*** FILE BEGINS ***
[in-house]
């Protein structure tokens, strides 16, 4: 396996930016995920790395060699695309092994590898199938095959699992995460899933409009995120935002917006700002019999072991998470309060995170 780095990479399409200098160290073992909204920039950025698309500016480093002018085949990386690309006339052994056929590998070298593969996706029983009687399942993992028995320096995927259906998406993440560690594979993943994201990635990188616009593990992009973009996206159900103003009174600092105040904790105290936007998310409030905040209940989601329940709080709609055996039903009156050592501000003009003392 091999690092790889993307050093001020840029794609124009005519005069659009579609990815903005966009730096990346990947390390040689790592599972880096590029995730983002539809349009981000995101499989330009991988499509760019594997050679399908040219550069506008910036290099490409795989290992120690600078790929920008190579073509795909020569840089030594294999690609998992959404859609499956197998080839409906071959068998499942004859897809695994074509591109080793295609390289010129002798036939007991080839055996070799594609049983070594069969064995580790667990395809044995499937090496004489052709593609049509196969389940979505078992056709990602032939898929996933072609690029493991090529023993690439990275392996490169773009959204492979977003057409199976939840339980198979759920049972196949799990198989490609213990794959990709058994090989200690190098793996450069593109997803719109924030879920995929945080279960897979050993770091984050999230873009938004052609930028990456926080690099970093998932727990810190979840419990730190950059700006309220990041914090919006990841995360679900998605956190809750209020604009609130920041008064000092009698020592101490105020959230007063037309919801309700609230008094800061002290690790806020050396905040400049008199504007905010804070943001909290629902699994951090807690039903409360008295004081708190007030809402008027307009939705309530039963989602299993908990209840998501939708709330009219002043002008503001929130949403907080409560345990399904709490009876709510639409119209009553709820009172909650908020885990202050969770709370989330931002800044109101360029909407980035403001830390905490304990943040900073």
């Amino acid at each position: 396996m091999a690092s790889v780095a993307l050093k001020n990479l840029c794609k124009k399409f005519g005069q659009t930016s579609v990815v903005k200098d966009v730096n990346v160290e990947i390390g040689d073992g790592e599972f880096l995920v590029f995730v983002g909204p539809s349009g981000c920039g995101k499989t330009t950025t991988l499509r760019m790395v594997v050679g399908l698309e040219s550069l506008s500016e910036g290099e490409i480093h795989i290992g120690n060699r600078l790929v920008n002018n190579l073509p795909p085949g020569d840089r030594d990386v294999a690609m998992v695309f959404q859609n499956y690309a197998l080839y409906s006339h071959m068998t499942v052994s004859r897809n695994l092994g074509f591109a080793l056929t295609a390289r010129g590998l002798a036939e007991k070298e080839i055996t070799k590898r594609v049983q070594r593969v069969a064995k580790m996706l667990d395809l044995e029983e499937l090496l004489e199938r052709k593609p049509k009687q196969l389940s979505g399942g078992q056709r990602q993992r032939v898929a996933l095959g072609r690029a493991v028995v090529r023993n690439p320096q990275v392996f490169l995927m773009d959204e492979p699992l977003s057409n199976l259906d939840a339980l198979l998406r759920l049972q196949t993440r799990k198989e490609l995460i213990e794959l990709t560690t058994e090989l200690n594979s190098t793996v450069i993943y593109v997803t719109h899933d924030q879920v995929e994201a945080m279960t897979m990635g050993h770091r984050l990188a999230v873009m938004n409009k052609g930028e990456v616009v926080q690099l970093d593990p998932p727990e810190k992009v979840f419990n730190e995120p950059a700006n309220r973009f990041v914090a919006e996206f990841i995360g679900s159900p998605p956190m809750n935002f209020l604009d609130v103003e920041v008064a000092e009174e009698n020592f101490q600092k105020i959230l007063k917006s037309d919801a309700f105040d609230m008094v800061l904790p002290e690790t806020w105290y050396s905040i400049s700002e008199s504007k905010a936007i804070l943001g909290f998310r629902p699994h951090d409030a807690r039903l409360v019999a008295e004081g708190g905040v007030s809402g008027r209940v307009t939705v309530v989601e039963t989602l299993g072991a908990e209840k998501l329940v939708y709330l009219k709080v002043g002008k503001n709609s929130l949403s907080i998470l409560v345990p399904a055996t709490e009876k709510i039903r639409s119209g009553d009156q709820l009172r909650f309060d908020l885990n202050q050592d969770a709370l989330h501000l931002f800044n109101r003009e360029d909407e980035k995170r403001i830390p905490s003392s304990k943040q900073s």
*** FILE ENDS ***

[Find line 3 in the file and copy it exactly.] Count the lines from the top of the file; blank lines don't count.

């Amino acid at each position: 396996m091999a690092s790889v780095a993307l050093k001020n990479l840029c794609k124009k399409f005519g005069q659009t930016s579609v990815v903005k200098d966009v730096n990346v160290e990947i390390g040689d073992g790592e599972f880096l995920v590029f995730v983002g909204p539809s349009g981000c920039g995101k499989t330009t950025t991988l499509r760019m790395v594997v050679g399908l698309e040219s550069l506008s500016e910036g290099e490409i480093h795989i290992g120690n060699r600078l790929v920008n002018n190579l073509p795909p085949g020569d840089r030594d990386v294999a690609m998992v695309f959404q859609n499956y690309a197998l080839y409906s006339h071959m068998t499942v052994s004859r897809n695994l092994g074509f591109a080793l056929t295609a390289r010129g590998l002798a036939e007991k070298e080839i055996t070799k590898r594609v049983q070594r593969v069969a064995k580790m996706l667990d395809l044995e029983e499937l090496l004489e199938r052709k593609p049509k009687q196969l389940s979505g399942g078992q056709r990602q993992r032939v898929a996933l095959g072609r690029a493991v028995v090529r023993n690439p320096q990275v392996f490169l995927m773009d959204e492979p699992l977003s057409n199976l259906d939840a339980l198979l998406r759920l049972q196949t993440r799990k198989e490609l995460i213990e794959l990709t560690t058994e090989l200690n594979s190098t793996v450069i993943y593109v997803t719109h899933d924030q879920v995929e994201a945080m279960t897979m990635g050993h770091r984050l990188a999230v873009m938004n409009k052609g930028e990456v616009v926080q690099l970093d593990p998932p727990e810190k992009v979840f419990n730190e995120p950059a700006n309220r973009f990041v914090a919006e996206f990841i995360g679900s159900p998605p956190m809750n935002f209020l604009d609130v103003e920041v008064a000092e009174e009698n020592f101490q600092k105020i959230l007063k917006s037309d919801a309700f105040d609230m008094v800061l904790p002290e690790t806020w105290y050396s905040i400049s700002e008199s504007k905010a936007i804070l943001g909290f998310r629902p699994h951090d409030a807690r039903l409360v019999a008295e004081g708190g905040v007030s809402g008027r209940v307009t939705v309530v989601e039963t989602l299993g072991a908990e209840k998501l329940v939708y709330l009219k709080v002043g002008k503001n709609s929130l949403s907080i998470l409560v345990p399904a055996t709490e009876k709510i039903r639409s119209g009553d009156q709820l009172r909650f309060d908020l885990n202050q050592d969770a709370l989330h501000l931002f800044n109101r003009e360029d909407e980035k995170r403001i830390p905490s003392s304990k943040q900073s």